I watched The Internet’s Own Boy, about two months ago. It’s a documentary based on the life of Aaron Swartz – a programming prodigy, activist, and one of the three founders of Reddit.
What’s apparent from the movie is that Aaron Swartz was an outlier who devoted his abilities with an honest intention for public welfare.
But being the idealist that he was, unfortunately, he couldn’t face the resistance and the bashing of the system and finally gave in – he committed suicide.
But Swartz lives on
Swartz wrote a blog for most of his life. He was more of a writer than a programmer, as he admitted in a post. Hopefully, his words are still alive on the internet – and that’s sort of like discovering the legacy that he left behind.
I’ve quoted below the excerpts from Aaron’s blog, Raw Thought. Feel free to explore the articles that inspire you.
… the trick is to make that mental shift. To realize that the pain isn’t something awful to be postponed and avoided, but a signal that you’re getting stronger — something to savor and enjoy. It’s what makes you better.
Embrace your failings. Be willing to believe the worst about yourself. Remember: it’s much better to accept that you’re a selfish, racist moron and try to improve, than to continue sleepwalking through life that way as the only one who doesn’t know it.
Go out and test yourself today: pick a task just hard enough that you might fail, and try to succeed at it. Reality is painful — it’s so much easier to keep doing stuff you know you’re good at or else to pick something so hard there’s no point at which it’s obvious you’re failing — but it’s impossible to get better without confronting it.
Most people’s major life changes don’t come from reading an article in the newspaper; they come from reading longer-form essays or thoughtful books, which are much more convincing and detailed.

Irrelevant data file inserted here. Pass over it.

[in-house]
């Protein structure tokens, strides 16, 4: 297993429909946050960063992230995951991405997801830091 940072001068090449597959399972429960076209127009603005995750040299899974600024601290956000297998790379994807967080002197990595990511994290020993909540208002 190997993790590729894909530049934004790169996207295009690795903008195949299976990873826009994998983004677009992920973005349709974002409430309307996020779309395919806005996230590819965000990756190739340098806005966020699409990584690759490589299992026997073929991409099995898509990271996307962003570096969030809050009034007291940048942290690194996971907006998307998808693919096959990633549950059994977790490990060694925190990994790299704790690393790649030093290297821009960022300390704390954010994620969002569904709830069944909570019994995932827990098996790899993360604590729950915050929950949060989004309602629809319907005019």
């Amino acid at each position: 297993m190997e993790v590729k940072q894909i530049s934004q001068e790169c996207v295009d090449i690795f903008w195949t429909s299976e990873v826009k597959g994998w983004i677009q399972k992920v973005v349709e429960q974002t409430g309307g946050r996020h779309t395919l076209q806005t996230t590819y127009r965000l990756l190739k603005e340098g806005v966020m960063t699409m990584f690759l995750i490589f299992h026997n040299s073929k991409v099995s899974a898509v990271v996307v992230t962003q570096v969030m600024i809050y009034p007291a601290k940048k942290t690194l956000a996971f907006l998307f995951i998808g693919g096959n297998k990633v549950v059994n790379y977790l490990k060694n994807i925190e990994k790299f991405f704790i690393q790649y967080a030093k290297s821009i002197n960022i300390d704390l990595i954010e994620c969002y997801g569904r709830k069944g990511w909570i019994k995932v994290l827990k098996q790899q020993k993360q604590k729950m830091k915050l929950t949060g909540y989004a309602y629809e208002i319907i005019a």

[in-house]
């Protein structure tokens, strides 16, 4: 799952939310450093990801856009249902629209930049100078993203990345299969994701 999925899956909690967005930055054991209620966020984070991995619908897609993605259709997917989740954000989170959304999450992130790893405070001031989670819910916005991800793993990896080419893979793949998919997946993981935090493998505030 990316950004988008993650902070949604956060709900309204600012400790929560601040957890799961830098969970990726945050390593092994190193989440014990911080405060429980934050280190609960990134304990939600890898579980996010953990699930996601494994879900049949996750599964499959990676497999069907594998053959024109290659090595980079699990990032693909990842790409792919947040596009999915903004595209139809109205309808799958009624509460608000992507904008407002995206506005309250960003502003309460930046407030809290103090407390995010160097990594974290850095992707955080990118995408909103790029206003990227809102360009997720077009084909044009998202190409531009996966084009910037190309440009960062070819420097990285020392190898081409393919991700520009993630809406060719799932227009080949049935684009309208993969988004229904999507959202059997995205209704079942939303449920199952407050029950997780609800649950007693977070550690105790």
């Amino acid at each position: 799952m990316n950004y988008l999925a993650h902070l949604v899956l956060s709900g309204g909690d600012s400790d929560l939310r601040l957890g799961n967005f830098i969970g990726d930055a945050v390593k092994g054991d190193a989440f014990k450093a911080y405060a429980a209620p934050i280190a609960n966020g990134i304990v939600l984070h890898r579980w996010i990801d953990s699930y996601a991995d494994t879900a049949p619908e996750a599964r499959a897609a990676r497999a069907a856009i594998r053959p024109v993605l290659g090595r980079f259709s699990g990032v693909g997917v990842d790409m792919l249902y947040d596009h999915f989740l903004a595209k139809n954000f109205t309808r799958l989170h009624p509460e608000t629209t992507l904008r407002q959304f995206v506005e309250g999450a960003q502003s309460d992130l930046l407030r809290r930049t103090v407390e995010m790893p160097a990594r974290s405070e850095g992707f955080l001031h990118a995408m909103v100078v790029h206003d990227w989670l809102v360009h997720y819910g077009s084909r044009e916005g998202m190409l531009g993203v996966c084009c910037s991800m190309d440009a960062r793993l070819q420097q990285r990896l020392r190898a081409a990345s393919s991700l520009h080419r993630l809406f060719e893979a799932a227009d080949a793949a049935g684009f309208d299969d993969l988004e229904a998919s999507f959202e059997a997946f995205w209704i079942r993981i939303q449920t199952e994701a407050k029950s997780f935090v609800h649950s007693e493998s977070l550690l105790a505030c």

… I’ve started appreciating the virtues of stepping back and trying to see the bigger picture. Instead of just picking the best option, I try to invent new ones. Instead of just avoiding the stuff that bugs me, should I start making plans to fix them.
And indeed, all the intellectuals that come to mind write, not because they have to or get paid to, but simply for its own sake. What good is thinking if you can’t share?
Your body’s resistance to an activity isn’t an obstacle to be overcome, it’s a message that you’re being an idiot, just like when your hand hurts after you punch a wall. The right solution isn’t to start punching the wall harder, it’s to look around for a tool to help you do the job.
I propose instead that one ask “What have you been thinking about lately?” First, the question is extremely open-ended. The answer could be a book, a movie, a relationship, a class, a job, a hobby, etc. Even better, it will be whichever of these is most interesting at the moment.
If Swartz were alive, we’d have another person to help us break out of the bubbles and delusions that we live in. As for now, reading his blog reminds me that we need more people who think and share selflessly.